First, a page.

Il Dolore Far Niente

The Pain of Doing Nothing

There is a famous Italian phrase : Il Dolce Far NienteThe Sweetness of Doing Nothing

And it is sweet, when you relax and choose to do nothing. You know when doing nothing is not sweet? When you want to do something, and you’re forced to do nothing.

Today Ryan and I had a great plan. I was going to go to the mall to pick up some things I need, and then go to the grocery store to stock up for the week. Ryan was going to go to a friend’s house to help him install his car stereo (that he had bought from Ryan when Ryan accidentally ordered two – long story).

Miracle of miracles, we managed to get an early start. Kiss, kiss, “Have a good day” and we were off to be productive.

11:40 Kate arrives at the mall, and parks in a mostly empty parking lot.

The parking lot is surprisingly empty … but it is early (for Italians). Normally the Italian crowd arrives at the mall in droves around 3ish on Sundays. In fact, Sunday is the worst day to go to the mall because it is SO crowded. But unfortunately Ryan and I are never organized enough to get there on another day.

11:44 Kate goes back to the car, and moves it to a more crowded parking lot

It turns out that the parking lot was empty because the door it was closest to was blocked off. And there was a sign that said “Enter at the blue entrance.” “Weird, there must be construction going on,” thinks Kate.

12:06 Kate texts Ryan

“The stores in the mall are closed – and there are kids in Halloween costumes …”

12:07 Kate texts Ryan

“Also, there is confetti everywhere, the food places are open, and there are lots of people here. I am so confused.”

12:09 Ryan calls Kate

“Maybe it’s a Holiday?”-Ryan

Kate debates her options, looks around for signs, and considers hanging around at the mall in case it’s just going to open late. There are an awful lot of people here.

12:14 Kate texts Ryan

“So, I’ve found lots of signs with mall hours, and they all conflict. But there’s one that looks newish that suggests that the mall is never open on sundays. So, you know, that’s interesting. I’m going to try the grocery store.”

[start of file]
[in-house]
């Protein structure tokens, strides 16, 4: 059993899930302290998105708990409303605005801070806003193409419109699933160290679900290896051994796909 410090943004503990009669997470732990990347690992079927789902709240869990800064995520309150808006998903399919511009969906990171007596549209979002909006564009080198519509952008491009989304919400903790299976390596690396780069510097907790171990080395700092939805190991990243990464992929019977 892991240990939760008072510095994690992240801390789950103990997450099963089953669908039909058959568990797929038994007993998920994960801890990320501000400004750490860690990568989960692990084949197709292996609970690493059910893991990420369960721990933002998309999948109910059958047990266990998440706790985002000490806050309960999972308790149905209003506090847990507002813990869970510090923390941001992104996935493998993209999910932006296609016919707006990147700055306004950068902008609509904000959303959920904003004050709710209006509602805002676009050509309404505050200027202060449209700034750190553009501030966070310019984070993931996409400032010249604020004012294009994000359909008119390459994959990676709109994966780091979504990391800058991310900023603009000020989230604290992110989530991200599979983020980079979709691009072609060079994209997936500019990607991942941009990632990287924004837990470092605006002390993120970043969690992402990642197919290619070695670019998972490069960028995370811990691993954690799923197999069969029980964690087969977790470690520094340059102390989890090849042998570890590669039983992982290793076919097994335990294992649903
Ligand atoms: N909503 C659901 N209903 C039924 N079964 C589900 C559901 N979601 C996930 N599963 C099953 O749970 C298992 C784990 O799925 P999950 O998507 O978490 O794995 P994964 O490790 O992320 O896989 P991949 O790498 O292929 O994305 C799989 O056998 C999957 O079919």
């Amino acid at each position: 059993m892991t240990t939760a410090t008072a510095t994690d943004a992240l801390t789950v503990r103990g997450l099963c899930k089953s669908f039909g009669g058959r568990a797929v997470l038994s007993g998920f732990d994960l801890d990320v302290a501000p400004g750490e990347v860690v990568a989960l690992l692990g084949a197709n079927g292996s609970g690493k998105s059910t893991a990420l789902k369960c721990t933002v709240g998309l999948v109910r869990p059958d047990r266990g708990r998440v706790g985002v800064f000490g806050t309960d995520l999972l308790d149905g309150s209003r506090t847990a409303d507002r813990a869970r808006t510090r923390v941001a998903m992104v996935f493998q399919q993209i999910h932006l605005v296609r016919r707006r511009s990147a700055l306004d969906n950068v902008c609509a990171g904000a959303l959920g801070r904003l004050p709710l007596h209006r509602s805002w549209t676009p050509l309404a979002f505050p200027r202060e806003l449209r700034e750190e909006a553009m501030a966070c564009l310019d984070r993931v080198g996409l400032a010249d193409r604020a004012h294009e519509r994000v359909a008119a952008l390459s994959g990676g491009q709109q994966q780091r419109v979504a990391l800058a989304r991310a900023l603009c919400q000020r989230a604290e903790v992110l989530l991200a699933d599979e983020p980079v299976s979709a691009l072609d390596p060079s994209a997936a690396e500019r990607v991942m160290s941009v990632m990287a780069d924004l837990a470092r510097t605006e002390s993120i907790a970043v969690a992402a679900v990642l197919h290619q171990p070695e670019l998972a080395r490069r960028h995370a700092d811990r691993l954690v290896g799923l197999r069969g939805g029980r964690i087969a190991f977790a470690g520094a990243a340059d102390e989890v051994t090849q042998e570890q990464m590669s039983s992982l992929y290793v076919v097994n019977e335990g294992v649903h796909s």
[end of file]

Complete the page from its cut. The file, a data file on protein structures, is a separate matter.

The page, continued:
12:16 Kate has an epiphany

One of the signs that lists the mall hours is on a glass door. It looks like the line that lists Saturday hours has a new sticker on it. I walked around to the other side of the door, and the ‘Saturday’ sticker is covering a line that used to say ‘Saturday and Sunday’. So, I’m not crazy, the mall used to be open on Sunday … now it’s not. Awesome.

12:40 Kate arrives at the grocery store

Sign: “Avviso: Gennaio, Febbraio, Marzo: Domenica: Chiuso” (Notice: January, February, March: Sunday: Closed)

12:43 Ryan calls for a favor

“Hey, we ran into a snag, can you pick up a part for us at the computer store?”

“The mall is closed on Sundays now.”

“Everything at the mall is closed?”

“The restaurants are open”

“Who would go to the mall for the restaurants?”

(Keep in mind, this would be like living in New York city with millions of amazing restaurant options, and driving an hour to Menlo Park mall for Sbarro pizza, McDonalds, and Dunkin Donuts coffee.)

1:00 Kate concedes defeat, and heads home. Sunday 1, Kate 0

1:08 Ryan conceded defeat, the car project is at a standstill for lack of parts. Sunday 2, Ryan 0, Kate 0

Lately Ryan and I have established the habit of using Saturday day to relax, sleep in, and generally recover from the week. On Sunday, we feel replenished and ready to be productive. Which is too bad for us, since we apparently can’t accomplish anything at all, anywhere, on Sunday. As a friend once told me: “Rome has been this way for over 2000 years. It didn’t change for me, and it’s not going to change for you.” *sigh* – I think we’re going to have to learn how to be productive on a Saturday.

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1 Comment

Filed under Culture, Mishaps, Rome

One response to “Il Dolore Far Niente

  1. Elaine

    I printed this one out to share with the others in my office.
    We like having things to laugh at.

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